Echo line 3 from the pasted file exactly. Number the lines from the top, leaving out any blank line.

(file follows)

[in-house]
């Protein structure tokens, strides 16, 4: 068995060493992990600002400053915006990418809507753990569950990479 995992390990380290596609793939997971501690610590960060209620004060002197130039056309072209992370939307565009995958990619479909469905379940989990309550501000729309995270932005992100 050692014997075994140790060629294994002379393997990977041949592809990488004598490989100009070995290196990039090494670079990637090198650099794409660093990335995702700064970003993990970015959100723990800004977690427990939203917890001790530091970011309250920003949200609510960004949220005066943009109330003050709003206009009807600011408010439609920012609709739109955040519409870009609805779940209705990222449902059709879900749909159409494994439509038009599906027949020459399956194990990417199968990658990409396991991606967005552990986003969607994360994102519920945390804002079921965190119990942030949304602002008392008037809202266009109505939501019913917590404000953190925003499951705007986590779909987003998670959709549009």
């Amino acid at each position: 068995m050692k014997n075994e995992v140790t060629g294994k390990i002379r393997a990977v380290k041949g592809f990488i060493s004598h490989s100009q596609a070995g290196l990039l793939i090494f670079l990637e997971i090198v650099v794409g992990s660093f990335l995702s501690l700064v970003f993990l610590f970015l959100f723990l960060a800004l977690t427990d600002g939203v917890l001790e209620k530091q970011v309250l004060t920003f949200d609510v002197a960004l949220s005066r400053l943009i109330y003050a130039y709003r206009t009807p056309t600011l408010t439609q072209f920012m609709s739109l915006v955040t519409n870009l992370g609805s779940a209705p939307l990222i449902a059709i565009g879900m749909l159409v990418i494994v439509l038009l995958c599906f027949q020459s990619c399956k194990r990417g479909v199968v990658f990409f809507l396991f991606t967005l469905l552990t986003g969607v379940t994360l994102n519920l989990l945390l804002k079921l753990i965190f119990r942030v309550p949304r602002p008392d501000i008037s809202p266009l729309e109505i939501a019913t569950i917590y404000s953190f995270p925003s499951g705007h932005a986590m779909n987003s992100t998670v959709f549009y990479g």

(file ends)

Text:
């Amino acid at each position: 068995m050692k014997n075994e995992v140790t060629g294994k390990i002379r393997a990977v380290k041949g592809f990488i060493s004598h490989s100009q596609a070995g290196l990039l793939i090494f670079l990637e997971i090198v650099v794409g992990s660093f990335l995702s501690l700064v970003f993990l610590f970015l959100f723990l960060a800004l977690t427990d600002g939203v917890l001790e209620k530091q970011v309250l004060t920003f949200d609510v002197a960004l949220s005066r400053l943009i109330y003050a130039y709003r206009t009807p056309t600011l408010t439609q072209f920012m609709s739109l915006v955040t519409n870009l992370g609805s779940a209705p939307l990222i449902a059709i565009g879900m749909l159409v990418i494994v439509l038009l995958c599906f027949q020459s990619c399956k194990r990417g479909v199968v990658f990409f809507l396991f991606t967005l469905l552990t986003g969607v379940t994360l994102n519920l989990l945390l804002k079921l753990i965190f119990r942030v309550p949304r602002p008392d501000i008037s809202p266009l729309e109505i939501a019913t569950i917590y404000s953190f995270p925003s499951g705007h932005a986590m779909n987003s992100t998670v959709f549009y990479g």